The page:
Today, as general awareness for sustainability grows, a change in consumer attitudes towards wearing and utilizing secondhand goods is notably impacting the fashion industry as a whole. In fact, the buying, reselling and renting of worn, vintage fashion might be the industry’s most potent chance to keep its sustainable promises. Mainly because it is a reflection of customer behavior — and thus not yet another marketing trick dictated by luxury brands.
“Amongst other factors, the current economic climate appears to have contributed to the trend of acquiring and reusing vintage clothing, accessories, and home-ware products, particularly with young consumers,” explained Tracy Diane Cassidy, a UK-based lecturer in trend forecasting and fashion marketing at the University of Huddersfield, who regularly publishes articles and theses about this specific field. Cassidy further underlined that the popularity of vintage has also been linked to a general change in values, the inclusion of vintage inspirations used in current designs by fashion designers, and in a myriad of trends marketed by the forecasting sector, eco-sustainability, the media, and technology.
“Also vintage consumers and vintage retailers appear to share the viewpoint of the movement towards vintage fashion that has been assisted by a reaction against mass-produced fast fashion, as consumers strive for more individuality in their styling and garments,” Cassidy continued. “Eco-fashion and sustainable fashion ideals have emerged as solutions to the environmental issues that are currently inherent in the industry’s manufacturing processes, which have government and pressure group support. This ideal and practice complement the vintage trend phenomenon,” she concluded.
In other words, the consumers’ ever-growing concern for environmental causes has prompted the fashion industry to find sustainable solutions as soon as possible. In this context, however, the sustainability projections made by major luxury conglomerates are still too distant and abstract to be considered real and actual by today’s fashion consumers. These goals have potential, yes, and are absolutely necessary steps to a more sustainable fashion industry, but the instant power of the circular economy is already at hand’s reach — and therefore a powerful asset for making real impacts.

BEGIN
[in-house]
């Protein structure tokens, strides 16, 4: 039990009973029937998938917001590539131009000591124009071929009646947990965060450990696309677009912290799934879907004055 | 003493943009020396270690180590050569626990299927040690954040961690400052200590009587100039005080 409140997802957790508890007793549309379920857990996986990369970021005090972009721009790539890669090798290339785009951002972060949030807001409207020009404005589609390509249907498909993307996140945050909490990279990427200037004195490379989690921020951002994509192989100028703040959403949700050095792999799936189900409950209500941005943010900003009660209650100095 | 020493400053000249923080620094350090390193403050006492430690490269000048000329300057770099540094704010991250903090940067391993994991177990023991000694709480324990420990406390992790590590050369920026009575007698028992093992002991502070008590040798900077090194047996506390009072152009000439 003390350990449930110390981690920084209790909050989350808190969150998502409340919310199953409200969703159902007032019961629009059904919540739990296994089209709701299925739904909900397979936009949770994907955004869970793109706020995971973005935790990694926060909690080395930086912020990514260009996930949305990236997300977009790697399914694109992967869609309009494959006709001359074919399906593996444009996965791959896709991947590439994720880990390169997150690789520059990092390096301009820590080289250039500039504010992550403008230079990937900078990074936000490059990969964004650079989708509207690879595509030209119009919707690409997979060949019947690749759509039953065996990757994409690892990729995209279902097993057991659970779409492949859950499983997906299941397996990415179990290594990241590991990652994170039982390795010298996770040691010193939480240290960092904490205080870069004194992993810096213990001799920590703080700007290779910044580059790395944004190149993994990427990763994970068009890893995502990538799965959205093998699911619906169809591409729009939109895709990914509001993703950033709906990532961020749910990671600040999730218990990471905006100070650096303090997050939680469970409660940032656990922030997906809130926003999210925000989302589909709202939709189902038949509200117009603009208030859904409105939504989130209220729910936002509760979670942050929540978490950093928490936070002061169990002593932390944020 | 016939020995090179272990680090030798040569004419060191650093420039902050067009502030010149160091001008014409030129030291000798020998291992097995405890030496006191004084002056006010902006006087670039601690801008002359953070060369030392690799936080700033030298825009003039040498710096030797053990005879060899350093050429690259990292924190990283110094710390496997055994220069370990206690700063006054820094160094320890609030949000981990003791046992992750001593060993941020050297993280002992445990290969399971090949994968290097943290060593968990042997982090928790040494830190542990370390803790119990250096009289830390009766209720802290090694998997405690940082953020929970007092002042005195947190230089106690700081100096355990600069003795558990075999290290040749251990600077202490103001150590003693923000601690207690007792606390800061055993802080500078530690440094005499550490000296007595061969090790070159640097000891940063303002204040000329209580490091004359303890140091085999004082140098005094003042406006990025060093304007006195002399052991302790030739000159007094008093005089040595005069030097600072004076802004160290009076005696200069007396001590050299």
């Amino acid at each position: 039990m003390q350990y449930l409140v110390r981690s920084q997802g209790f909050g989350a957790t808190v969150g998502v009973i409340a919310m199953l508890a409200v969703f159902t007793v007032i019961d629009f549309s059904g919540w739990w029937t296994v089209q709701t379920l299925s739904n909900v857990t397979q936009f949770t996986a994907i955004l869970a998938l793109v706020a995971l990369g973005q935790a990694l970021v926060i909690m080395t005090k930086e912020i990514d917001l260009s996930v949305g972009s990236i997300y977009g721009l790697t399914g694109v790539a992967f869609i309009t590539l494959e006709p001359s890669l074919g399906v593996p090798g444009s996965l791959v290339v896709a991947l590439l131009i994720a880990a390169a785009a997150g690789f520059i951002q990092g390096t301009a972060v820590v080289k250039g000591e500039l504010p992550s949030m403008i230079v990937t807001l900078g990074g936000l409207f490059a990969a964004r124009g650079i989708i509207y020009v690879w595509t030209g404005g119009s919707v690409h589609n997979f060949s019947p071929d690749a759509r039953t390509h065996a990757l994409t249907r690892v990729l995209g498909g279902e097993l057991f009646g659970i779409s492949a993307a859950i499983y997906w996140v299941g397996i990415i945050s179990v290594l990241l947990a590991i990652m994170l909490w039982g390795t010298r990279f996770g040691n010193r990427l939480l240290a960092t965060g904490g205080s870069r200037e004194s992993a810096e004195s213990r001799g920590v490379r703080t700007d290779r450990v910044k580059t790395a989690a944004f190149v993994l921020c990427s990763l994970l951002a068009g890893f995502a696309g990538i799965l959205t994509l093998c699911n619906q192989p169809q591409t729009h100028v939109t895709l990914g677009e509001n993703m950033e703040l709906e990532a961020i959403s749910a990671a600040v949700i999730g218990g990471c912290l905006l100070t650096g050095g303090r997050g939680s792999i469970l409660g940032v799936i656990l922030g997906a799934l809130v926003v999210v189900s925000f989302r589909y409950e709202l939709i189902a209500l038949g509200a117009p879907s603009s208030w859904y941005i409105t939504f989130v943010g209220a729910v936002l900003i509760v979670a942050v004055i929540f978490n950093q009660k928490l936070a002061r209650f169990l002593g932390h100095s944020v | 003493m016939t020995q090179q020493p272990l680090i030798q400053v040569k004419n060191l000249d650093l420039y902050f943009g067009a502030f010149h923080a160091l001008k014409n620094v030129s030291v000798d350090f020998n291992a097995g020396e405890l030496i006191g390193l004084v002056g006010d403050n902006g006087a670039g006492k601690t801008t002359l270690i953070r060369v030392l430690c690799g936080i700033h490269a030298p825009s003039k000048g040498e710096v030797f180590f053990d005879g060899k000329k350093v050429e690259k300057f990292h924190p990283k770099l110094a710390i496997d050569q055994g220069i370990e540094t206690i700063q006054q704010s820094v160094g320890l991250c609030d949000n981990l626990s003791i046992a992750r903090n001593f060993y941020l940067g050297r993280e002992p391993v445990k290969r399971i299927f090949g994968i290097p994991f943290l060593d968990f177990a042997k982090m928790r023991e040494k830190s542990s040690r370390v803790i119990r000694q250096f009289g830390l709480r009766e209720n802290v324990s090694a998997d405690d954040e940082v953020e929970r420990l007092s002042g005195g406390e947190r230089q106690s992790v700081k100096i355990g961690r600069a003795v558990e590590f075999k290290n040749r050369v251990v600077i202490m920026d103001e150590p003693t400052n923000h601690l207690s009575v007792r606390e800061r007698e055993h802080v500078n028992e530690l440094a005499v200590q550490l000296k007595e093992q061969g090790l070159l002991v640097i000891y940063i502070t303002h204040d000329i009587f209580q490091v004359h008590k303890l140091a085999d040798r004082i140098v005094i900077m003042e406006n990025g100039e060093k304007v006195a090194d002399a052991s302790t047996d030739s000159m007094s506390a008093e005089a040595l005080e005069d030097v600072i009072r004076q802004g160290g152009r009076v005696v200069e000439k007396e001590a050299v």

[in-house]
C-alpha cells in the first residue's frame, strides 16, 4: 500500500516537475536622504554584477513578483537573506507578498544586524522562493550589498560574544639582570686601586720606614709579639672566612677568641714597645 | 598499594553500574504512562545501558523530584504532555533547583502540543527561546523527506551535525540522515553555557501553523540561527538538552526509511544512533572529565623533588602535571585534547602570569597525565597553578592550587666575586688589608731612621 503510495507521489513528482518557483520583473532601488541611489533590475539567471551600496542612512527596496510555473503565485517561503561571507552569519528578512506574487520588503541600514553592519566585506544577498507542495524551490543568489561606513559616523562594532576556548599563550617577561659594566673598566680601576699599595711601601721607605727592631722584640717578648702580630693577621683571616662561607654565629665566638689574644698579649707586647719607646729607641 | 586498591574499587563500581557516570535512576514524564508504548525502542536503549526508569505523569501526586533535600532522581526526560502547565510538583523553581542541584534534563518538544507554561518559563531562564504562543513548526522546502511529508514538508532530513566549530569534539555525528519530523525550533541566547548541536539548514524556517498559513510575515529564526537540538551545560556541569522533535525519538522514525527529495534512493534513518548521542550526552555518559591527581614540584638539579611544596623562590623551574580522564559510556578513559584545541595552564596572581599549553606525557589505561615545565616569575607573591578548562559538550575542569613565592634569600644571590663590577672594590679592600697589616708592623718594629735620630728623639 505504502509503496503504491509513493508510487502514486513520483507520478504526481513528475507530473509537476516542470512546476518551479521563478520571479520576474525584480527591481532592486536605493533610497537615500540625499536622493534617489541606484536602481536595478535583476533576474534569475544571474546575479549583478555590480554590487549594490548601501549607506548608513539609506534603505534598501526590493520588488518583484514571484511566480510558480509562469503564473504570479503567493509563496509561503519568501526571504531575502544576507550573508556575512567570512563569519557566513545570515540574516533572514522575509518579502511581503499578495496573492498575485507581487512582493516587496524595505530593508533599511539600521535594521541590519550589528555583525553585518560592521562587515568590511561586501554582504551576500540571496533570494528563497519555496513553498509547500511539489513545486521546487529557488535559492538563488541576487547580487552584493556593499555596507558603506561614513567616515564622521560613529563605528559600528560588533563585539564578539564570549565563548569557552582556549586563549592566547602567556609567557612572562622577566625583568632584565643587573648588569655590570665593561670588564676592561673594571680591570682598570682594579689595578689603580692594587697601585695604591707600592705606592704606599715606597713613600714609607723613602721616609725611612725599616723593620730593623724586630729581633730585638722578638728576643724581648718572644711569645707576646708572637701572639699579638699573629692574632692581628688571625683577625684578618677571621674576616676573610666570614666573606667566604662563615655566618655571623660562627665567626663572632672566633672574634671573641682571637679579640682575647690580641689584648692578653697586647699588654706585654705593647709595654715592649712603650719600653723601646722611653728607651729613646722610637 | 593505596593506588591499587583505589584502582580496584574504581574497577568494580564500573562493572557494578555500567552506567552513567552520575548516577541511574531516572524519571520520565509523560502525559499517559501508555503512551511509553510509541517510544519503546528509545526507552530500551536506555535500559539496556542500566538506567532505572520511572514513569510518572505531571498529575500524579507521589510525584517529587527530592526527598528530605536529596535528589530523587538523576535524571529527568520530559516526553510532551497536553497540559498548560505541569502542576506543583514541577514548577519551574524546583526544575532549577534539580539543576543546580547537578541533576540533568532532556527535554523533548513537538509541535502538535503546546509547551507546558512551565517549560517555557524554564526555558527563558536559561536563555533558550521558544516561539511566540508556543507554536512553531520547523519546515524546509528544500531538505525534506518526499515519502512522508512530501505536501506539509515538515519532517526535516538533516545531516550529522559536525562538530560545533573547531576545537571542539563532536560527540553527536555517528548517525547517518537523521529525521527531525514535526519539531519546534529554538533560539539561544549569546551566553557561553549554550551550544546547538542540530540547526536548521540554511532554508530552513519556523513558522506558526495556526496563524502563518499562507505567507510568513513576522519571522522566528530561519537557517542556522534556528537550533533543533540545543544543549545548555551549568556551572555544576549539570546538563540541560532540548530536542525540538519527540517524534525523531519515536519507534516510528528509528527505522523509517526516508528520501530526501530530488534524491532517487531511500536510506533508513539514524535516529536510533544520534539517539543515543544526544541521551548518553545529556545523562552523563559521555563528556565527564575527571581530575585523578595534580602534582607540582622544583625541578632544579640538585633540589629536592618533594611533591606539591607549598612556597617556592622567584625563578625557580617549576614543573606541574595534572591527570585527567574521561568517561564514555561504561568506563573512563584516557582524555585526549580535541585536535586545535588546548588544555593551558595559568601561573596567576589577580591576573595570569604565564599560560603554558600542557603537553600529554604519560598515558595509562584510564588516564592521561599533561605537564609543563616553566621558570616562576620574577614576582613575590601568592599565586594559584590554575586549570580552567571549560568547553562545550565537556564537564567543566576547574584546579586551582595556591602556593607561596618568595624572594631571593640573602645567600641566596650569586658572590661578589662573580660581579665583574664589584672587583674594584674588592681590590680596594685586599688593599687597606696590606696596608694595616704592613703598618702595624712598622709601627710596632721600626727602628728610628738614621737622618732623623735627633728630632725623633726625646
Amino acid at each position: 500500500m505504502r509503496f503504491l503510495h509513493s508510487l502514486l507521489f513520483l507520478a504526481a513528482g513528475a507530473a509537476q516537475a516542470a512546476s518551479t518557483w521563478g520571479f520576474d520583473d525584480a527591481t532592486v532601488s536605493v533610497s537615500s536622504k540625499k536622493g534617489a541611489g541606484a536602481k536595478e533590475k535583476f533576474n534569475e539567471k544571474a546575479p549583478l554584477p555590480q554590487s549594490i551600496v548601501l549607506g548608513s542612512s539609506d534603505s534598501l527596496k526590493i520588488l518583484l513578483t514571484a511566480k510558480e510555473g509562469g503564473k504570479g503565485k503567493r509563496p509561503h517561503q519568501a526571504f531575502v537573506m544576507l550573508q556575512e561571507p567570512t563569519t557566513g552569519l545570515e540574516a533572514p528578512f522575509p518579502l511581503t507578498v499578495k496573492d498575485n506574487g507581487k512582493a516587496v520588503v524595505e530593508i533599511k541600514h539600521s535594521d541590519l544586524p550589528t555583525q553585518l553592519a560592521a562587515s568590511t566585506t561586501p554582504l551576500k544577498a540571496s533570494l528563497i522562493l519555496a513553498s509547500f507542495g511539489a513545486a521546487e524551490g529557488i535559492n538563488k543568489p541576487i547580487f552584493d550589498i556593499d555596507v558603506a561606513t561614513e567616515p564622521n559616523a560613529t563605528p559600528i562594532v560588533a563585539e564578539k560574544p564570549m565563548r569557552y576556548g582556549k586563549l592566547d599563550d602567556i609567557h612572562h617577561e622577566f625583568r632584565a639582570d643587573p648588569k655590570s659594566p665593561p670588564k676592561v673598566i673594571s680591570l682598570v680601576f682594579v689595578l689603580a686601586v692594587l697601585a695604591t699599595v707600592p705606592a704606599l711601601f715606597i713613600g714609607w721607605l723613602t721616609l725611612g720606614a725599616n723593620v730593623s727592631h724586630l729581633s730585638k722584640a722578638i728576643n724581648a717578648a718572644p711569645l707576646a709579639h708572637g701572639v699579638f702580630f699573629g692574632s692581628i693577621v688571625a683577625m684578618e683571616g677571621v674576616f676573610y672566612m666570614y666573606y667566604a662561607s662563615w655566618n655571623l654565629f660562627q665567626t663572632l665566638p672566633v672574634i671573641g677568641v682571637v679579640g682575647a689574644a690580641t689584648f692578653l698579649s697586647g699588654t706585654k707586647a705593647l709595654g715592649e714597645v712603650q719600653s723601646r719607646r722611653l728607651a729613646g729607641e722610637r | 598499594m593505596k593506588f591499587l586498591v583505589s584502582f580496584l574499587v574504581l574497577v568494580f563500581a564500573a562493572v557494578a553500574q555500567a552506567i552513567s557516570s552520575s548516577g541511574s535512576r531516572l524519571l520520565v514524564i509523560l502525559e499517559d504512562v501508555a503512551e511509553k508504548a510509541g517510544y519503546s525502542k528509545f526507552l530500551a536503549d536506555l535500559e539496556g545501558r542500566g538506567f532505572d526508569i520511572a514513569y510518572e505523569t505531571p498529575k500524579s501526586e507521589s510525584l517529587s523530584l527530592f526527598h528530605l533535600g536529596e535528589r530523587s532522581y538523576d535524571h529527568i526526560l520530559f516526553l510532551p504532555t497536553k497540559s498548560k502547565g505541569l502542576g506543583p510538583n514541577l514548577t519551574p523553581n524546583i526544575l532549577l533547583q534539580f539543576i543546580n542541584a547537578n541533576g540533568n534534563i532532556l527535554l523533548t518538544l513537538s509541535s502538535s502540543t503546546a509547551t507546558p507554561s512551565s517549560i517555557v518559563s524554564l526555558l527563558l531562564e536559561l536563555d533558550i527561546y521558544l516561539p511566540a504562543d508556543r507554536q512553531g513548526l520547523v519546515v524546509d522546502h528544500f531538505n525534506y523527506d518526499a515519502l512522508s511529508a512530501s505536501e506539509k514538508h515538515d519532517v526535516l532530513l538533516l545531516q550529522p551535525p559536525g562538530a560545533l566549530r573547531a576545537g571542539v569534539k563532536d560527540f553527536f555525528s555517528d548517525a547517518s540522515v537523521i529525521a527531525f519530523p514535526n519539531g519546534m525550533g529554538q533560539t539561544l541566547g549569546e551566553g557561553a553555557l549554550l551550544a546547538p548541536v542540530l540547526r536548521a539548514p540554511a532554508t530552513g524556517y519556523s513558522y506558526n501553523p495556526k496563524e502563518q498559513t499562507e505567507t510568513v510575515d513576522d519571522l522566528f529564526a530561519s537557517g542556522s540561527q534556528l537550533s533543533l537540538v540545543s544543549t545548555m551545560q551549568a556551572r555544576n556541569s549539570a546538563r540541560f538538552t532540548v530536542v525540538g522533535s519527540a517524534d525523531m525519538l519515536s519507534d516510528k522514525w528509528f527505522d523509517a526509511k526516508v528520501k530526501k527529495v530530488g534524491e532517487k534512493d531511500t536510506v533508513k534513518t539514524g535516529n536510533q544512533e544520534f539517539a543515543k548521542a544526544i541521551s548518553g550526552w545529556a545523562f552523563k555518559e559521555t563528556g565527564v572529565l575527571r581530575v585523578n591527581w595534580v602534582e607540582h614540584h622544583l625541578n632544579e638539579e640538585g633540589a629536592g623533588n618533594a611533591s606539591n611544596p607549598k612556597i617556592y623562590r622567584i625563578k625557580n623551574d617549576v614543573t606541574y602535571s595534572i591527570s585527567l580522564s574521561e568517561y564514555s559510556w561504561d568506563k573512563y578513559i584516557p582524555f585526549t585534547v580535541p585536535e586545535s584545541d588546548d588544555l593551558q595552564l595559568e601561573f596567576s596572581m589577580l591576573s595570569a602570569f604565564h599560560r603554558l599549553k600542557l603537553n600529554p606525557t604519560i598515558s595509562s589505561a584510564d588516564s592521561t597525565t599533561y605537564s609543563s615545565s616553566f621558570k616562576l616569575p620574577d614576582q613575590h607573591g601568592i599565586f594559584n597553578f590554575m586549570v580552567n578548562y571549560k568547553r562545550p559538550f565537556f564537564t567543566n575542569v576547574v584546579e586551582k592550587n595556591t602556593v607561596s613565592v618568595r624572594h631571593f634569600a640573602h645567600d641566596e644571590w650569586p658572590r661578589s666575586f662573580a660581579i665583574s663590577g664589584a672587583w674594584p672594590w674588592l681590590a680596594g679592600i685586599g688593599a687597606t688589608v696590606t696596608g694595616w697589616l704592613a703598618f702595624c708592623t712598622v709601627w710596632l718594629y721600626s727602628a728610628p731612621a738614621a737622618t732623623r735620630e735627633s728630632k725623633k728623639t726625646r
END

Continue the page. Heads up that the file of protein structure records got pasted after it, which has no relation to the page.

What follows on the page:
According to ThredUp’s 2019 Fashion Resale Market Report, the secondhand market will reach US$ 64 billion in 2028, with the resale Sector driving the growth. In fact, secondhand is projected to grow to nearly 1.5x the Size of fast fashion by 2028. More importantly, the report states that 56 million women bought secondhand products in 2018, up from 44 million in 2017. Besides, the thrill of the vintage hunt seems to transcend age and income by attracting all generations and wallets — even if Millennials and Boomers seem to buy secondhand clothing and vintage the most. Interestingly, the vintage trend is not limited to resale: rental will increase as consumers regularly update looks for social media and as their attitudes toward ownership and sustainability change.
Needless to say, these trends are promising, especially for professionals who have established their businesses in the vintage sector. Axelle Bonamy is one of them. She founded mabonneamie in 2010, a physical and online platform dedicated to the rental and resale of past season and vintage designer clothes and accessories for women. On her website, as well as in her showroom close to Palais Royal in Paris, customers can select and book their outfits — from luxury designer brands such as Chanel, Sonia Rykiel, Pierre Balmain, and Elie Saab, only to name a few — for at least 4 days or more, for highly competitive prices, dry-cleaning and delivery included.
“When I started my company in 2009, my first clients didn’t know that they could rent a dress instead of buying one for each new event. On average, a dress bought for an event is only used 1,5 times,” Axelle Bonamy explained. “As soon as they tested our rental service, they realized that they can swap outfits as often as they want, without having to store their dresses in their wardrobe — and this ignited a true addiction for rental. I definitely think that we contributed to raising sustainable awareness in a customer’s mindset, as rental services don’t just give a second but multiple chances to old stocks.” And these multiple chances are precisely what the fashion industry needs to become a more sustainable place.